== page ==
Say you're a young American footballer plying his trade abroad and you aren't getting as many minutes of real playing time as you'd like. So you have a sit down with the manager and tell him that you're thinking about pursuing opportunities abroad. The manager expresses a little bit of disappointment, he'd hope that he can keep you happy, but understands you're really trying to cut your teeth and your career would be better served if you looked at other options.
So the manager looks out there and sees an opportunity for you back in your home country: there's a club where he's got a personal relationship with the front office and they recently had an exchange program where some of the club's players trained together with your team. You liked what you saw in those players, and maybe liked what you heard about the league and the club. The manager thinks it's a great idea for you to maybe try to crack the starting 11 back home, so they set up a trail for you at the American club.
It's been a few weeks now and you're feeling quite good. The American club has expressed interest in signing you to a loan deal. The coach likes what he sees and thinks there's a spot for you on a very competitive roster. You've been training with the team for a few weeks so you know what's expected of you--you know what the coach is looking for and you're prepared to make a challenge for the starting 11. You've been hearing positive things from the Technical Director, even the Club President has stepped in a few times to say how happy he is that this relationship is bearing fruit. Everyone is very excited you're here. We've certainly got you in our plans. You're feeling pretty good about yourself and the club feels pretty good about you.
Then you get sent to a completely different club who you've heard of but never heard from. A completely different coach who has never called to express interest or declare his intent to get you competing for a shot at a starting spot. A team whose system you're entirely unfamiliar with, and a coach whose expectations are entirely unknown to you. A front office who doesn't know you from Adam. Who just knows that another team showed interest in you and possibly read your Wikipidia entry before deciding: well, if we can't use if for trade bait, maybe he can get a spot on the team.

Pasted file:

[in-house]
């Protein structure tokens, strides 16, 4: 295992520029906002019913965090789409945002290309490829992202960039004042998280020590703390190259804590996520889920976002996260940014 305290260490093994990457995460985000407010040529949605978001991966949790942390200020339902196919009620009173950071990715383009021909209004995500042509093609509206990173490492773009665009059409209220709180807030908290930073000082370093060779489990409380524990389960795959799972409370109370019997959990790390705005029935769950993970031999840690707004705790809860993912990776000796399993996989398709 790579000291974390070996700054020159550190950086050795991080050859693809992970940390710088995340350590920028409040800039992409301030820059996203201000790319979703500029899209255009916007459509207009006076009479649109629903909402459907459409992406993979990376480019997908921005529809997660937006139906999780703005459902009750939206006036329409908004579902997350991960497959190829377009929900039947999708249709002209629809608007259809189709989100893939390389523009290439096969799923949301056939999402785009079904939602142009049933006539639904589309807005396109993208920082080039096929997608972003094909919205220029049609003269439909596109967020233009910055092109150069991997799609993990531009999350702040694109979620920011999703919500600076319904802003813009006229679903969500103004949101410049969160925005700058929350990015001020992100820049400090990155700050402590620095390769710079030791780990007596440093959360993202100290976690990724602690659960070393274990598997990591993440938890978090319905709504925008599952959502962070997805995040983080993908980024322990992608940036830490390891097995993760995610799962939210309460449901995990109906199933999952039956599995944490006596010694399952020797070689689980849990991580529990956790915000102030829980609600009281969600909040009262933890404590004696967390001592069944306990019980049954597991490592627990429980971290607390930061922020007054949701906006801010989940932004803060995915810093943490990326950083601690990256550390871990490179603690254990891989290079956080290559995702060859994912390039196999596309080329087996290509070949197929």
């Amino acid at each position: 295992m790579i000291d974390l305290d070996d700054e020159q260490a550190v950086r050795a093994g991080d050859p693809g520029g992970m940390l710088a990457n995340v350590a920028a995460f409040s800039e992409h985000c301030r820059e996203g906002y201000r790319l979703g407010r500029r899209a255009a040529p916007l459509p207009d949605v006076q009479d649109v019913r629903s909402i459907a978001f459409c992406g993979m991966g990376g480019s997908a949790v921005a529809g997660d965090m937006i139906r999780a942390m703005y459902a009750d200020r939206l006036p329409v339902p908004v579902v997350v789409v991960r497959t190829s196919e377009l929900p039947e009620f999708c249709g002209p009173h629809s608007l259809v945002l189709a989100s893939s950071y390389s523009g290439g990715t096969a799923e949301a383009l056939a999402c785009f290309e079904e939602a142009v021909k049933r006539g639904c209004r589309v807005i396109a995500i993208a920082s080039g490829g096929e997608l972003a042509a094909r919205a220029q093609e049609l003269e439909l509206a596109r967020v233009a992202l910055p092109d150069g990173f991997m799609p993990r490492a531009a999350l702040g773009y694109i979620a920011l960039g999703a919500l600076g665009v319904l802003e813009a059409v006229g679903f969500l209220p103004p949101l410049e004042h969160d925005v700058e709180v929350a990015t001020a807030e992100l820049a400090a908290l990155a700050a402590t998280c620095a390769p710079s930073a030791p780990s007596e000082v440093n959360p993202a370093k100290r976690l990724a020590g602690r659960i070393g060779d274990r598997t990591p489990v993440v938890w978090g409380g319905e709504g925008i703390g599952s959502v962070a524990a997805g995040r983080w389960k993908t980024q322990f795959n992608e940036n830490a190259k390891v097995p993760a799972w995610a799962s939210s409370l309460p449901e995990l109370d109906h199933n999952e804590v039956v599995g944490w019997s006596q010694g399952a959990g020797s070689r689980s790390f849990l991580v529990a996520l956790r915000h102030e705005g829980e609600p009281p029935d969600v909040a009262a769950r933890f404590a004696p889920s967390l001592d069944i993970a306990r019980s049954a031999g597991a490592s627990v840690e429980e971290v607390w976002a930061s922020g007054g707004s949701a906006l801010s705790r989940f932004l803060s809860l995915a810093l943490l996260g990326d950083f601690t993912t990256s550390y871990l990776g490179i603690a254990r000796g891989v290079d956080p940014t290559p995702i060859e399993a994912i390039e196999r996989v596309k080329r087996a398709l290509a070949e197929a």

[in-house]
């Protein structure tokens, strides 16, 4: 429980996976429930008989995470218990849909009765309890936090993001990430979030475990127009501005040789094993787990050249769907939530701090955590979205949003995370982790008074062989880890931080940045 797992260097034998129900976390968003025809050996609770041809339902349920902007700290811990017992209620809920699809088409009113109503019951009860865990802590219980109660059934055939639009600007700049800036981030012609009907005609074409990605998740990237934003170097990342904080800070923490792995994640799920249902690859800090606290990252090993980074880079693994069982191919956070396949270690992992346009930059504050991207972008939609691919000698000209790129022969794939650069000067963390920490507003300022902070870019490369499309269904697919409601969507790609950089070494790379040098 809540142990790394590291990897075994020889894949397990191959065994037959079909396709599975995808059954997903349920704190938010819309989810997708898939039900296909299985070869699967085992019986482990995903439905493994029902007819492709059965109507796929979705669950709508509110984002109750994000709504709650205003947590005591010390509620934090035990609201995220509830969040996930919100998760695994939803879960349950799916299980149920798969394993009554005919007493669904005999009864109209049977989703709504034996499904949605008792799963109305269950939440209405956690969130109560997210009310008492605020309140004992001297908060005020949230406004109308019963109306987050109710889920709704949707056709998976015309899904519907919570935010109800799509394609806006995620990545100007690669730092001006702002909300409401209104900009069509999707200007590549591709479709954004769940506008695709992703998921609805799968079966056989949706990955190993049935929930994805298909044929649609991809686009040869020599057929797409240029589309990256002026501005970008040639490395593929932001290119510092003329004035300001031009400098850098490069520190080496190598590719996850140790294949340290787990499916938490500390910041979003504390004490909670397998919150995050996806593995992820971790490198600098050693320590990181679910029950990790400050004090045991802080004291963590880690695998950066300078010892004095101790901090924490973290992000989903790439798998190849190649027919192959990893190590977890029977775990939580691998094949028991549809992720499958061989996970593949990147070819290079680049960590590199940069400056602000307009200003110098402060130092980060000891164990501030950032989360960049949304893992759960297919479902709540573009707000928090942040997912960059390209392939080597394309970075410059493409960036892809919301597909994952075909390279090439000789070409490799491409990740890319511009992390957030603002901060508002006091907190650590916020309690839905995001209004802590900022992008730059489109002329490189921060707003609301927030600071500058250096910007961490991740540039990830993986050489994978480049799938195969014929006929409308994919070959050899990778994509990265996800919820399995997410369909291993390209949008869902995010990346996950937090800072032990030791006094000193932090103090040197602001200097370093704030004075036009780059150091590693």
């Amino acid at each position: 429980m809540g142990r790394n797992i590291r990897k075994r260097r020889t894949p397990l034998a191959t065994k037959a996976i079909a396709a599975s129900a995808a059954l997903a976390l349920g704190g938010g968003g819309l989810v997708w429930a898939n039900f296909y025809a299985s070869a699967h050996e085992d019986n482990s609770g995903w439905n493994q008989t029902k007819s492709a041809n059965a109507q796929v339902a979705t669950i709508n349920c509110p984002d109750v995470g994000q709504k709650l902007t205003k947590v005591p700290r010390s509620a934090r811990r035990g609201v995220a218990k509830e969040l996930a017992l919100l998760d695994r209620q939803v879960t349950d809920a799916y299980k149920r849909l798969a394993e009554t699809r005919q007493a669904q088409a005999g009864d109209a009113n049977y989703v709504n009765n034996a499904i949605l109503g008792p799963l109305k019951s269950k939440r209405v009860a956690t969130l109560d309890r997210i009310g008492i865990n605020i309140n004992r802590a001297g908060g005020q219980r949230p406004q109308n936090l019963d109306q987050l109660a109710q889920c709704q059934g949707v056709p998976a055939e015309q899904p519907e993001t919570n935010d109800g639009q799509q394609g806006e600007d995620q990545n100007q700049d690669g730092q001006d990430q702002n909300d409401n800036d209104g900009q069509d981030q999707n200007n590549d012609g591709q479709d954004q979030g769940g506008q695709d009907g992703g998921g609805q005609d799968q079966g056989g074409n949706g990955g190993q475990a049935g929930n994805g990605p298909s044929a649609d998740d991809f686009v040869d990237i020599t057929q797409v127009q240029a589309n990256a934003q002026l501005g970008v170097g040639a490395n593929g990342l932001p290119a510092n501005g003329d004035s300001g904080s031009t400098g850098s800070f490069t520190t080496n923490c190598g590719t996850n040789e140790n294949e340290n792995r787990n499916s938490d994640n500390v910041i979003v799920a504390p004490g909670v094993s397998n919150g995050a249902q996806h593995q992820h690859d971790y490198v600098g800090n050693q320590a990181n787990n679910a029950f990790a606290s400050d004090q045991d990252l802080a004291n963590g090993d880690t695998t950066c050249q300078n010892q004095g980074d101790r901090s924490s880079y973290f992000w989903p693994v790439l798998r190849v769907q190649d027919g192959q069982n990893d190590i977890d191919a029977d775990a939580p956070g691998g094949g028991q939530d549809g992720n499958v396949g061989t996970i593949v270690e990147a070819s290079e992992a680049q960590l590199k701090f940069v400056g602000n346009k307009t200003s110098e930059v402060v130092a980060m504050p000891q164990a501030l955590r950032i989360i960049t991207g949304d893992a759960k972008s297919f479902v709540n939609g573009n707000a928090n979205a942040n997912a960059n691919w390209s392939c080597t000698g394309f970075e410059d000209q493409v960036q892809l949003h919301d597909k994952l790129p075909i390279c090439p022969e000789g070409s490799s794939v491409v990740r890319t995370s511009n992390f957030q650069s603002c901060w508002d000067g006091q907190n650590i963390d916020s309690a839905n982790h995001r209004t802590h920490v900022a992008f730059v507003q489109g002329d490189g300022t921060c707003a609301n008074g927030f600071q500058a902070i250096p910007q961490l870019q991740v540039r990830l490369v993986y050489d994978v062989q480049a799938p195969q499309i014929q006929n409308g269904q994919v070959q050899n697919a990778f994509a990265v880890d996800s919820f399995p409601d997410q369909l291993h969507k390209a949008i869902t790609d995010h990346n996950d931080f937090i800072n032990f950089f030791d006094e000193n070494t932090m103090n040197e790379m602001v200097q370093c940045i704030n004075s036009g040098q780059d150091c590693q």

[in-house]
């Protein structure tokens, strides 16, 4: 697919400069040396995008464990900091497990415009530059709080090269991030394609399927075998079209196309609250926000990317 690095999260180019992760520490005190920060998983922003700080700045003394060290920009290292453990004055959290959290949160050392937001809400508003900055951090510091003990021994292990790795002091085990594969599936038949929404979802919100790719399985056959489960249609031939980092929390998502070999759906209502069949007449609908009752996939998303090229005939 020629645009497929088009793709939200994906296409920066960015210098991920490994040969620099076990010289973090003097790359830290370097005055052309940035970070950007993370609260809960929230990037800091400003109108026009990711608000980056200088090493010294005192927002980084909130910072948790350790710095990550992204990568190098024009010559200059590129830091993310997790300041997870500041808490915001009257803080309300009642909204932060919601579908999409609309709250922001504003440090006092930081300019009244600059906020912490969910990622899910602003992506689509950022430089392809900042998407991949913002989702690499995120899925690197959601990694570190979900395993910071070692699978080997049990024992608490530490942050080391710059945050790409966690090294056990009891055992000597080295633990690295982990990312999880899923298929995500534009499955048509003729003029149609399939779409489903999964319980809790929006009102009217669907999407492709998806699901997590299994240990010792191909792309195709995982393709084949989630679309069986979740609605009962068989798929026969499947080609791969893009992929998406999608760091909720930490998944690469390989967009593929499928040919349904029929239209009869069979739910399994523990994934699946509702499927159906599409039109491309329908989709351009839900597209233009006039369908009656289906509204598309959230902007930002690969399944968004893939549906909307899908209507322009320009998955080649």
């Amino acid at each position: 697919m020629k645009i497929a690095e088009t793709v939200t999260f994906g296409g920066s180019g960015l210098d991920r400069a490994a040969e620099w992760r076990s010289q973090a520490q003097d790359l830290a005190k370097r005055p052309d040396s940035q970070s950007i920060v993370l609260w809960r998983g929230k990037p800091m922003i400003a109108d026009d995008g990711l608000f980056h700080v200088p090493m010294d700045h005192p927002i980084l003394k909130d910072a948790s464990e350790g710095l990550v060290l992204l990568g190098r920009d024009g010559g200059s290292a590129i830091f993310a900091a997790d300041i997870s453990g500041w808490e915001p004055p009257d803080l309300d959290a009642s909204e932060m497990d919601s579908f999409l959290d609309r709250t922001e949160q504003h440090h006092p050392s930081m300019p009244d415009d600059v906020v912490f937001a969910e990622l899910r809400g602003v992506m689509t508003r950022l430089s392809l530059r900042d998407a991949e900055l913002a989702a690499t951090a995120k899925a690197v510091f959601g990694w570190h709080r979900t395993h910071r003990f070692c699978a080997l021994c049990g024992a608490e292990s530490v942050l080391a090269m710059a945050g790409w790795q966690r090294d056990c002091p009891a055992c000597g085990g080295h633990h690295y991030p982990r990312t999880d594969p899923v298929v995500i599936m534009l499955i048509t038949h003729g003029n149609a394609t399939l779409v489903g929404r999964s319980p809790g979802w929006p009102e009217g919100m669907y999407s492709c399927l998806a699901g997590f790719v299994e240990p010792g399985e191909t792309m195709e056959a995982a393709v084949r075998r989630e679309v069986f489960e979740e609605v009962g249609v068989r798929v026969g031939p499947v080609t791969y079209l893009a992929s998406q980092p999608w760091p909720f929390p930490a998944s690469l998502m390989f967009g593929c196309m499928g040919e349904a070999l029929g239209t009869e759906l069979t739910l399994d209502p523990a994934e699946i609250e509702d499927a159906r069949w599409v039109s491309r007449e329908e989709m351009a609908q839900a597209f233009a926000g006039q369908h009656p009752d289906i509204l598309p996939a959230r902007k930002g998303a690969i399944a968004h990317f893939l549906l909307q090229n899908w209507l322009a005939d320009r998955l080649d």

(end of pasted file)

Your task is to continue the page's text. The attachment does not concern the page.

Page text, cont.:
This, ladies and gentleman, is the story of what it's like for many young American footballers who are thinking of coming back to this country. And while this is entirely imaginative and entirely a work of fiction, it's not entirely too far from the truth of what happened to one Conor Doyle--a young American striker on loan to DC United from Derby County.
So... who benefits from this deal? Who is happy?
DC United could be happy, but they are DC United so I can't ever imagine anyone at that club being happy right now with anything. They've had, and most likely will continue to have, one of the worst seasons a club has had in the history of Major League Soccer. A coach who is known not only for his poor record and terrible on field product, but also for hyperbolically calling for his own job and getting huge fines for criticizing the referee. I can't imagine that they are quite happy at this.
Is Nigel Clough, manager of Derby County, happy? I suppose he could be. He gets an easier time balancing his books, but insofar as Clough is concerned with the development of his player, is he to concerned with the environment in which his player finds himself? Would Clough be happy to know that his player is playing for DC United? Would he be happy with the set up they have there? Would he be pleased to note their table position and their style of football to match? Would he be happy that his forward is walking into one of the more famously toxic dressing rooms in Major League Soccer currently? I can't imagine, considering all of these questions, that Clough is happy with how this transaction has happened.
Is Conor Doyle happy? That's to be seen. He could be happy, if he gets playing time with a team. If he scored buckets and buckets of goals and gets to develop further as a player. But is he as happy as he could be playing for a team that for sure had him in their plans? Who trained with him and worked to get the deal done for him? Look, it's not that hard: if you had a choice of where you wanted to work, would you pick the place where you felt wanted and comfortable, or a place you just heard of recently? No brainer.
Are the Colorado Rapids happy? If they aren't, they are keeping very quiet about it, which could speak to the depth of their frustration this year. This is the second time they have fallen victim to the rules of the league. The first was with regards to the reportedly real Charles Eloundou, who has yet to set foot on American soil, and the second is this. Because of Eloundou's selection, they lose out on the opportunity to sign Conor Doyle. Because the Rapids showed initiative and interest in young players, they have now lost out twice. I have to wonder at this point how much hair Paul Bravo has left.
Is MLS happy?
Of course. Their rules have been enforced and parity has been preserved for another day. Thank goodness that we get to preserve a false notion of parity at the expense of the experience of young American players whose only fault is that they looked for an opportunity back in their home country.